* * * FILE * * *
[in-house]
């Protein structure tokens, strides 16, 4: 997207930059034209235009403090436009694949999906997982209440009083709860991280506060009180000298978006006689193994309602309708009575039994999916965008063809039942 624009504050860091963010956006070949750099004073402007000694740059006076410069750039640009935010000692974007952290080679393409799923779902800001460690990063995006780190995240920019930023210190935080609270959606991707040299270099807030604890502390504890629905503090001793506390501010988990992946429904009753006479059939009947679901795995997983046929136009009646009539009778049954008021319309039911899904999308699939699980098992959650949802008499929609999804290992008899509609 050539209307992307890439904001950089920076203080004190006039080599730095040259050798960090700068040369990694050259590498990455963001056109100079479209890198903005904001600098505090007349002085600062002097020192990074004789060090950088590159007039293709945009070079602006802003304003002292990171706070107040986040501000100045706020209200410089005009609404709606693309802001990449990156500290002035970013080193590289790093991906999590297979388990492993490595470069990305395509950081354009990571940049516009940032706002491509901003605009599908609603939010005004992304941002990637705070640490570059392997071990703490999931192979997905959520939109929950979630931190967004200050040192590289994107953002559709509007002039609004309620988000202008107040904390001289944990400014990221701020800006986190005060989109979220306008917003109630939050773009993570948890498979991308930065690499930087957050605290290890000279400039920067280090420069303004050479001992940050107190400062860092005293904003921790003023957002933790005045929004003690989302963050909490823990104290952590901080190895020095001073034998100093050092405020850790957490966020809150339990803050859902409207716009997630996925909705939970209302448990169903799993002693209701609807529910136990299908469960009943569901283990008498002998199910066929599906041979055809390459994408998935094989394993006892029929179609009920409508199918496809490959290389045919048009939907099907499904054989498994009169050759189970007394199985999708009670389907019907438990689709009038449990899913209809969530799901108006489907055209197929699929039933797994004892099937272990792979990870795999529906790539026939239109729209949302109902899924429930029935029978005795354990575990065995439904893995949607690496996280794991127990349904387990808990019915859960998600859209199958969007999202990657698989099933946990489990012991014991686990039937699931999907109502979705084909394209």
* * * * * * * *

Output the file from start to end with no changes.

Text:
[in-house]
């Protein structure tokens, strides 16, 4: 997207930059034209235009403090436009694949999906997982209440009083709860991280506060009180000298978006006689193994309602309708009575039994999916965008063809039942 624009504050860091963010956006070949750099004073402007000694740059006076410069750039640009935010000692974007952290080679393409799923779902800001460690990063995006780190995240920019930023210190935080609270959606991707040299270099807030604890502390504890629905503090001793506390501010988990992946429904009753006479059939009947679901795995997983046929136009009646009539009778049954008021319309039911899904999308699939699980098992959650949802008499929609999804290992008899509609 050539209307992307890439904001950089920076203080004190006039080599730095040259050798960090700068040369990694050259590498990455963001056109100079479209890198903005904001600098505090007349002085600062002097020192990074004789060090950088590159007039293709945009070079602006802003304003002292990171706070107040986040501000100045706020209200410089005009609404709606693309802001990449990156500290002035970013080193590289790093991906999590297979388990492993490595470069990305395509950081354009990571940049516009940032706002491509901003605009599908609603939010005004992304941002990637705070640490570059392997071990703490999931192979997905959520939109929950979630931190967004200050040192590289994107953002559709509007002039609004309620988000202008107040904390001289944990400014990221701020800006986190005060989109979220306008917003109630939050773009993570948890498979991308930065690499930087957050605290290890000279400039920067280090420069303004050479001992940050107190400062860092005293904003921790003023957002933790005045929004003690989302963050909490823990104290952590901080190895020095001073034998100093050092405020850790957490966020809150339990803050859902409207716009997630996925909705939970209302448990169903799993002693209701609807529910136990299908469960009943569901283990008498002998199910066929599906041979055809390459994408998935094989394993006892029929179609009920409508199918496809490959290389045919048009939907099907499904054989498994009169050759189970007394199985999708009670389907019907438990689709009038449990899913209809969530799901108006489907055209197929699929039933797994004892099937272990792979990870795999529906790539026939239109729209949302109902899924429930029935029978005795354990575990065995439904893995949607690496996280794991127990349904387990808990019915859960998600859209199958969007999202990657698989099933946990489990012991014991686990039937699931999907109502979705084909394209």